On Human Rights Day, a Tunisian Court Sent Six Men to Prison For Being Gay

Five years after a revolution transformed Tunisia, the country still has a long way to go on human rights.

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TUNIS, Tunisia — Six young men were sentenced to prison for being gay on December 10 in Kairouan, an ancient Tunisian city just over 100 miles from the capital. Ironically enough, the court announced its decision on International Human Rights Day. The six were accused of sodomy under Article 230 of the Tunisian Penal Code, which criminalizes homosexuality. The conviction followed an anal examination by police, a practice described by Amnesty International as “torture when carried out involuntarily.” The organization called for their immediate release and described the conviction as “a shocking example of deep-rooted state sanctioned discrimination against LGBTI people.”

Five years since fruit-seller Mohamed Bouazizi set himself ablaze in desperate protest against social injustice, it’s clear that post-revolutionary Tunisia has made achievements on some issues while stagnating, or even regressing, on others.

The incident is not unprecedented. Tunisia’s LGBT community remains a persecuted minority whose existence is barely acknowledged; the belief that homosexuality is foreign to Tunisia is widespread and often repeated by politicians. In a press conference on Monday, Prime Minister Habib Essid addressed the challenges of respecting human rights while fighting terrorism. But he was referring to the rights of the majority. The country has been under a state of emergency since the November 24 bus bombing in downtown Tunis. A resulting curfew, which made life difficult for everyone in the capital, was not lifted until earlier this week. The prime minister did not mention that the rights of minorities — especially LGBT rights — are often violated under the same justification.

The state of emergency allows security forces to raid houses without warrants. The six young students were arrested after police raided a university dorm in a suburb of Kairouan.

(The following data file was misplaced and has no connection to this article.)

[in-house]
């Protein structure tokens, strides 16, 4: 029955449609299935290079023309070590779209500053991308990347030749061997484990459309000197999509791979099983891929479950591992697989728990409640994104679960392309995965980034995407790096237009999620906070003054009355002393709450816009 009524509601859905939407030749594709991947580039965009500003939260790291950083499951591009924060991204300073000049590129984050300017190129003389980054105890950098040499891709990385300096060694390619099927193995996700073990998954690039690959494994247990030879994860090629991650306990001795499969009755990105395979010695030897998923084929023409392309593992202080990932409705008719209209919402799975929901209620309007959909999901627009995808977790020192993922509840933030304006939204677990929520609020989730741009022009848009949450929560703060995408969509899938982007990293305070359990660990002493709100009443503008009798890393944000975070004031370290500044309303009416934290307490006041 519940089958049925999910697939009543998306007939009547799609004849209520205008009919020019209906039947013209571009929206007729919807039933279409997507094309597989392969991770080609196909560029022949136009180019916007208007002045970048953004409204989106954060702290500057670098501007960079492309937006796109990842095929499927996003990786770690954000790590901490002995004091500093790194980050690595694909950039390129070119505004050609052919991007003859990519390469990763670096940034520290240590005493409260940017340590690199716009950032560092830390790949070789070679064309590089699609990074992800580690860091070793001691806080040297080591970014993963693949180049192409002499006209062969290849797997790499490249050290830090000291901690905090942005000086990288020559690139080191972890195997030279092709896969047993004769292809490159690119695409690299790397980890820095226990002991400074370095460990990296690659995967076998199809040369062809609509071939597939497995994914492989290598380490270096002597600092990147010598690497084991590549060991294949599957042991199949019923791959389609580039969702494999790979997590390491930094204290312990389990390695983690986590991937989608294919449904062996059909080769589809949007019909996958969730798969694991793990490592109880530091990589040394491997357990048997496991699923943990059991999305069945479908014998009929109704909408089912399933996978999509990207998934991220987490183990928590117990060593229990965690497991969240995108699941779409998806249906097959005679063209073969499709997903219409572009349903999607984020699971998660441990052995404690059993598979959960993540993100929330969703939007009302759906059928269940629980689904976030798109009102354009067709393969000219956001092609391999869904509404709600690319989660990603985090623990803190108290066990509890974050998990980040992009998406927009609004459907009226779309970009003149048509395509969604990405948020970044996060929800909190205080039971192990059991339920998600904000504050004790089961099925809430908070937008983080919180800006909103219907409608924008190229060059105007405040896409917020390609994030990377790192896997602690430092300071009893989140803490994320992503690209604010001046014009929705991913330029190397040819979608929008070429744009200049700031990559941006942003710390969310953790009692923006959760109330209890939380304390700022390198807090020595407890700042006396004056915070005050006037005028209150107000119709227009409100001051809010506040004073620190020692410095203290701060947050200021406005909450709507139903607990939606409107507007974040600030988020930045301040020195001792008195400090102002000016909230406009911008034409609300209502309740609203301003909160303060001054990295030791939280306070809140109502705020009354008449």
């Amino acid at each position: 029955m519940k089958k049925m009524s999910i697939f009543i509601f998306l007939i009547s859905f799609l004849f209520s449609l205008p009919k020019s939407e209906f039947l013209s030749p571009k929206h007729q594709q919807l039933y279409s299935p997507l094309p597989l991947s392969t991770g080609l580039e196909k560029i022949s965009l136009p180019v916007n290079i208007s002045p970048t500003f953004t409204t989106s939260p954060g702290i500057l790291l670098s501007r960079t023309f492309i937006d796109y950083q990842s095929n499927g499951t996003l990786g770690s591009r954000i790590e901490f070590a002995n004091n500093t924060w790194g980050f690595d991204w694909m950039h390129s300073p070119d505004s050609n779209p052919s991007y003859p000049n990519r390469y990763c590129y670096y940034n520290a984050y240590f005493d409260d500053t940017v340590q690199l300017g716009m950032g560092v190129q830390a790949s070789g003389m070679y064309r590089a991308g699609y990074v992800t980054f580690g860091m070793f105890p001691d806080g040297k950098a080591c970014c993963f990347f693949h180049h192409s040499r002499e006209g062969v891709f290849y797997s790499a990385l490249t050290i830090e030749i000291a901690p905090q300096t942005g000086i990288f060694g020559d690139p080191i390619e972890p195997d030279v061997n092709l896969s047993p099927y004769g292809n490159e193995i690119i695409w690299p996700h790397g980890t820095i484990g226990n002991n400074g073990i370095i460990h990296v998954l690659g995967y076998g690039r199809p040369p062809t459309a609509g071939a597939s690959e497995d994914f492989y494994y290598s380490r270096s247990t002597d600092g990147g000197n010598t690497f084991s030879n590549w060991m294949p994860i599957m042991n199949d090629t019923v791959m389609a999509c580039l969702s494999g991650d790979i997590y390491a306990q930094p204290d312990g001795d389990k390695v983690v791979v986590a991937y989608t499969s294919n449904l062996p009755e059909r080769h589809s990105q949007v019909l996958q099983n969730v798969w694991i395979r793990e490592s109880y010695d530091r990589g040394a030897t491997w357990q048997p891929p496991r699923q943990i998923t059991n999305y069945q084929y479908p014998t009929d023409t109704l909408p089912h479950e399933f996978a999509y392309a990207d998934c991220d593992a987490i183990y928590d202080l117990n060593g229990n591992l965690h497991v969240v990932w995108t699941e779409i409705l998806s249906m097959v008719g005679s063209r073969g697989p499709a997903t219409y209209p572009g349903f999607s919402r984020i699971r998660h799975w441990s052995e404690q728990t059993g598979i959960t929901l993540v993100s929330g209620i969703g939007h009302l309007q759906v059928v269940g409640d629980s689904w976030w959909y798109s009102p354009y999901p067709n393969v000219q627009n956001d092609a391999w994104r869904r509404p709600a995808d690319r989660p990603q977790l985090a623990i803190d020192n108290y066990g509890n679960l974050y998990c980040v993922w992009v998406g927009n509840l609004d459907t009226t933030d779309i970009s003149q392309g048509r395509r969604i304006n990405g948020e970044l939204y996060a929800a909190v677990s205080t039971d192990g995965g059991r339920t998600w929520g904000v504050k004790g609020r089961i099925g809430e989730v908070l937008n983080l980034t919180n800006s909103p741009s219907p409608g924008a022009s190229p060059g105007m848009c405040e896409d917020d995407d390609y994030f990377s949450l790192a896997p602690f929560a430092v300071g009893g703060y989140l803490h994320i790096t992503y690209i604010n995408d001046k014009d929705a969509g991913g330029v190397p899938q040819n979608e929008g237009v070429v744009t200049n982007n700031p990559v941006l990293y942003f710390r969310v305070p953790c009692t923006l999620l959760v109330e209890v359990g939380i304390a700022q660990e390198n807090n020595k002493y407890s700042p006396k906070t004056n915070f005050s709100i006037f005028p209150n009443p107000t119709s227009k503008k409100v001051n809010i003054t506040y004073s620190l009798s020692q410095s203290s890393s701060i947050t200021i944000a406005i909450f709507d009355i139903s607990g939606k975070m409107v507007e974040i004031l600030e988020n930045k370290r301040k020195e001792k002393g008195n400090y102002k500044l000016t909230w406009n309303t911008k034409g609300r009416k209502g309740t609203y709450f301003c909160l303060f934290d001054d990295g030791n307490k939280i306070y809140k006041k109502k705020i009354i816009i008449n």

The three-year prison sentence is not the only shocking thing about this incident. Only one of the six students was represented by a lawyer. (Many Tunisians are unaware that they have the right to a lawyer, and police frequently fail to ensure they receive representation.) One of the six received an additional six months for “indecency,” since the police found pornography on his laptop.

It gets worse. The strangest detail about this case is that the convicted men will be banned from Kairouan for five years after their release from prison. The ban is justified by the fact that the city is considered holy — it has a long tradition as a center of religious scholarship, a status that Tunisia’s legal system apparently considers incompatible with homosexuality. Activists and legal experts contend that such a ban is unprecedented and illegal, since it is not stipulated by law.

Tunisia’s new constitution, drafted in the wake of a revolution that toppled a dictator and ended decades of tyranny, is considered a crowning achievement of the popular uprising and civil society’s efforts to advance democracy. But now it’s failing to protect even basic rights, such as privacy and nondiscrimination. As a Tunisian journalist, I am ashamed to have to report on such violations just a few months after writing about the Nobel Peace Prize received by representatives of Tunisian civil society

We should, of course, celebrate our achievements as a young democracy. But perhaps we should make sure that we’re actually respecting basic human rights first. The Tunisian Penal Code is old and outdated. Many activists and lawyers such as Amna Guellali, of Human Rights Watch Tunisia, and Ghazi Mrabet, a well-known activist and politician, have called for reforming it. And there’s no reason why such efforts have to take a backseat to the fight against terrorism. Indeed, making Tunisia a freer and fairer society for all is the best weapon against extremists of all kinds.

In the photo, a Tunisian Police Special Unit agent stands guard on the roof of the Okba Ibn Nafaa mosque in the central Tunisian city of Kairouan on May 19, 2013.

Photo credit: FETHI BELAID/AFP/Getty Images

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